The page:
How to handle Trump? Carefully, U.N. official says

By Nathanial Gronewold | 05/08/2020 06:55 AM EDT

At a press conference in New York last year, David Beasley, the former Republican governor of South Carolina who now leads the United Nations World Food Programme, told reporters that he is convinced climate change is harming agriculture in Africa.

David Beasley serves as the head of the U.N. World Food Programme. The former South Carolina governor has said he has to be "very strategic" about navigating the issue of climate change when talking to the Trump administration.

David Beasley serves as the head of the U.N. World Food Programme. The former South Carolina governor has said he has to be "very strategic" about navigating the issue of climate change when talking to the Trump administration. Li Muzi/Xinhua News Agency/Newscom

At a press conference in New York last year, David Beasley, the former Republican governor of South Carolina who now leads the United Nations World Food Programme, told reporters that he is convinced climate change is harming agriculture in Africa.

But Beasley, 63, added this important caveat. He’s careful in communicating such views to the White House and fellow Republicans on Capitol Hill.

"I try to address it in the most effective way, at the same time the last thing I want to do is get caught up in the politics," he explained. "It affects my funding dramatically in that I put millions of lives of children at stake, so I’m very strategic in how I do it. And I’ve got my own style."


The diplomatic approach seems to be serving him well. Beasley has risen to become one of the most recognized figures in the U.N. system, leading the world’s largest aid agency in its battle against drought-induced food shortages, a record locust invasion and now the COVID-19 pandemic.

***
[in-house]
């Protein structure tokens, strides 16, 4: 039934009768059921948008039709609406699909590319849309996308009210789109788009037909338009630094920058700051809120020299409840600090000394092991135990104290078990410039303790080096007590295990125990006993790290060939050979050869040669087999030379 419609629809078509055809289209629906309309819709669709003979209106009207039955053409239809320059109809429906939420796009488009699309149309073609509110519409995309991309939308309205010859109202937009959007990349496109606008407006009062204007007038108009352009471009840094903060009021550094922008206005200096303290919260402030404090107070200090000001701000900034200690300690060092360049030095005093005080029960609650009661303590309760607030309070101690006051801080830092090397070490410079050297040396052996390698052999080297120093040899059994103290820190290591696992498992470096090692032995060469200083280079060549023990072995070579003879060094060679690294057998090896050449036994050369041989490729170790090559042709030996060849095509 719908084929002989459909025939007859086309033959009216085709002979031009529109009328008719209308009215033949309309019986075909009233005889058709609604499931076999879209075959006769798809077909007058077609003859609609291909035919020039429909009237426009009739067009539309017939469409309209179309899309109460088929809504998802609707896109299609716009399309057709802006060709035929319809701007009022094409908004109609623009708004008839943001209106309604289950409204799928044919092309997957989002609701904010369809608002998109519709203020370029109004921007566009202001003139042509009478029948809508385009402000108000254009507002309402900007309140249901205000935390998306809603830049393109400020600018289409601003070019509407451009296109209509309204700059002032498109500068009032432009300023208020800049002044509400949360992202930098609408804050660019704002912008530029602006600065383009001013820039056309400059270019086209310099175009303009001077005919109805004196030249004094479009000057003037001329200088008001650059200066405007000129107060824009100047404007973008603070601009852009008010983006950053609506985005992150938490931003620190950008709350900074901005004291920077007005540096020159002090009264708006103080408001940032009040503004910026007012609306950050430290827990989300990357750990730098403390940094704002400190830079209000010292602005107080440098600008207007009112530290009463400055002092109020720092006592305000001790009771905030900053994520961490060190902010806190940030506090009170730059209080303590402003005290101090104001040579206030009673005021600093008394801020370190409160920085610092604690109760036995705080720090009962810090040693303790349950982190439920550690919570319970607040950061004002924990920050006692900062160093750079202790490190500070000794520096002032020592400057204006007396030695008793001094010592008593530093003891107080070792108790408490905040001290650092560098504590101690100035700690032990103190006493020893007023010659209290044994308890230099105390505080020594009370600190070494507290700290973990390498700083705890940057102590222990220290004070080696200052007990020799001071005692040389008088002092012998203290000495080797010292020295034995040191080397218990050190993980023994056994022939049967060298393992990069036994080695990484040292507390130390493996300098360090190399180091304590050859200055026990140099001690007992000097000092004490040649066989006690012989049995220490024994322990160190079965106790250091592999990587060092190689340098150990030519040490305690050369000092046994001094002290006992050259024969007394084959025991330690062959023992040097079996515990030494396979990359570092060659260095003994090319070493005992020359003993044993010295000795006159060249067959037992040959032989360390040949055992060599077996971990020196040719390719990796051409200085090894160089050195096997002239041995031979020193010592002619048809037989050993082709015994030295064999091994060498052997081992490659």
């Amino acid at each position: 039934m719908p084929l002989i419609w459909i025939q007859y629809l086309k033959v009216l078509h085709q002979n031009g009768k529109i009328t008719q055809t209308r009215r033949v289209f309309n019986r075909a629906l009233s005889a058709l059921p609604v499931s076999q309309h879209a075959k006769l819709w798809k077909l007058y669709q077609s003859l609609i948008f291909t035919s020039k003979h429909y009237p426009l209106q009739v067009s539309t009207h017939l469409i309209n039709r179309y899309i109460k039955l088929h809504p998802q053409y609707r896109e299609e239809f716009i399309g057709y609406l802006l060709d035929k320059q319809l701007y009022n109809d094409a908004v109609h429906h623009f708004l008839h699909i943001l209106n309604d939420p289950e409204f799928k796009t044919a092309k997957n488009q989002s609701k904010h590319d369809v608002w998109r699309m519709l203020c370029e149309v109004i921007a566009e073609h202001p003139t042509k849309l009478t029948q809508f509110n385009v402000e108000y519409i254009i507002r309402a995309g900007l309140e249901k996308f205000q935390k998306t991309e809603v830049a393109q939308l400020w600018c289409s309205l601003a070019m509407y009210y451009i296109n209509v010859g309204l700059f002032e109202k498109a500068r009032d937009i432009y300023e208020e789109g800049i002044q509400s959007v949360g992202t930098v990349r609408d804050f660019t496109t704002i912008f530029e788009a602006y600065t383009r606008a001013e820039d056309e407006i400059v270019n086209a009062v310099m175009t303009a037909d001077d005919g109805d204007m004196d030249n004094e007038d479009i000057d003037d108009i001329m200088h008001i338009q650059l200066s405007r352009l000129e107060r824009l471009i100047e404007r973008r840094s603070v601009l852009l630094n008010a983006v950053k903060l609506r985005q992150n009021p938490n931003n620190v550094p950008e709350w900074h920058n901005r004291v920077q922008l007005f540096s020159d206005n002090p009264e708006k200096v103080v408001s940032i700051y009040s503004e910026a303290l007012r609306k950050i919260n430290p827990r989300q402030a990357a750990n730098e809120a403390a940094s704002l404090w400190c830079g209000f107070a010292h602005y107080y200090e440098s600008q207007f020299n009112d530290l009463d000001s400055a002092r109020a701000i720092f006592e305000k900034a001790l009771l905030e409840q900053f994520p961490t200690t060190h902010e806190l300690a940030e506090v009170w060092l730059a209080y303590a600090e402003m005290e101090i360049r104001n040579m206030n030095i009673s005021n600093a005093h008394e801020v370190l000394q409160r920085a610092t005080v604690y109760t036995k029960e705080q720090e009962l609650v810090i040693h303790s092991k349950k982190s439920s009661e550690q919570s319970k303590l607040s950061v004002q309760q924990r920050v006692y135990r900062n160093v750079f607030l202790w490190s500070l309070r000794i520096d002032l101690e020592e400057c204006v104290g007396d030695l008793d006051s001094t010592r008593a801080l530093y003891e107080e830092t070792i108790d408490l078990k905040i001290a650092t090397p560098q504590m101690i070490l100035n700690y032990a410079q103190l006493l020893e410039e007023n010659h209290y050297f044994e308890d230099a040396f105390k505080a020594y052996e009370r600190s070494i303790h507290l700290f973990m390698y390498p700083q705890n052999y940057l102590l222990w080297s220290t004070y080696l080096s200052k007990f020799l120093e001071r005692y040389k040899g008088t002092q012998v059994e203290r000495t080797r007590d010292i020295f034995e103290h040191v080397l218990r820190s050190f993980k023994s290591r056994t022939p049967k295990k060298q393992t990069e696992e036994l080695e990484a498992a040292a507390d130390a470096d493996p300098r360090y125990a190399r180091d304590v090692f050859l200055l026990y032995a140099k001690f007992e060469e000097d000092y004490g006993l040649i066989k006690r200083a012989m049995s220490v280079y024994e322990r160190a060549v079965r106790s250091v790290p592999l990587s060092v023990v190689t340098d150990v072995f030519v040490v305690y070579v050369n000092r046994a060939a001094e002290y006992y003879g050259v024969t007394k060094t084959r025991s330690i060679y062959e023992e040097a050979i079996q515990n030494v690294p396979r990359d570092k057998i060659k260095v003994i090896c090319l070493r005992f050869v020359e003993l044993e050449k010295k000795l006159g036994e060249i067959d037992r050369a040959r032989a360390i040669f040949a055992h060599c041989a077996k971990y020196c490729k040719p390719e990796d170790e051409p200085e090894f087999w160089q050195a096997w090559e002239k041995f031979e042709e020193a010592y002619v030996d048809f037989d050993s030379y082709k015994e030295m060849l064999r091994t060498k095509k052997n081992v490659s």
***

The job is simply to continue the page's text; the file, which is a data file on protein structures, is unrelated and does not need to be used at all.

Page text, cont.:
Amid the outbreak, Beasley has positioned himself and the agency he runs as staunch allies of the World Health Organization. But — like his views on climate change — the stance has not harmed his standing with the Trump administration. On the contrary, while relations between Washington and WHO are at an all-time low, the U.S. government’s support for the World Food Programme remains solid.

As if to illustrate that point, Beasley earned a one-on-one meeting with Secretary of State Mike Pompeo this week on the same day Pompeo announced an additional $225 million in U.S. funding for World Food Programme operations in Yemen.

Observers familiar with Beasley’s time in office in South Carolina say his decision to stay out of politics after losing his 1998 reelection bid is paying off.

He’s emerged as a rare U.N. official capable of both maintaining a strong alliance with Washington and the broader U.N. system, including WHO, even as the Trump administration cuts U.S. funding to WHO over its handling of the coronavirus pandemic.

David Woodard, a political science professor at Clemson University, says Beasley learned how to thread this needle during his time leading South Carolina.

Sworn in as governor in 1995, Beasley oversaw a decision to remove the Confederate flag from the state Capitol building in Columbia. He subsequently lost his bid for reelection.

The extent to which the Confederate flag issue made Beasley a one-term governor is still a matter of dispute. Woodard said it was a fight over lottery poker for school funding that really cost him the reelection, but he agrees that both fights left their mark on the former governor.

"Beasley is in his position because he can handle political pressure and controversial decisions," Woodard said. "I think he will weather this storm, and he is very good at walking the tightrope."

Robert Oldendick, a professor at the University of South Carolina, Columbia, argued the flag dispute is mainly to blame for the former governor’s single term. Either way, Beasley since has made a larger name for himself at the World Food Programme, he said.

"Competent but not spectacular is the way I would characterize his tenure" as governor, Oldendick said.

Beasley was appointed to head the World Food Programme in early 2017. He achieved the posting in part due to a connection with Nikki Haley, another former South Carolina governor who served as Washington’s ambassador to the U.N. at the time of Beasley’s appointment.

Beasley has not addressed the U.S.-WHO dispute publicly. Instead, he has voiced support for both the Trump administration and the Geneva-based WHO.

The World Food Programme has earned a reputation for its formidable logistics capacity, a global reach to match any army. From a new hub in Djibouti, the World Food Programme can access the most remote and dangerous corners of the globe on short notice via pre-positioned warehouses and a fleet of cargo planes, helicopters and trucks. The agency estimates that, on average, about 100 million people receive some form of World Food Programme assistance every day.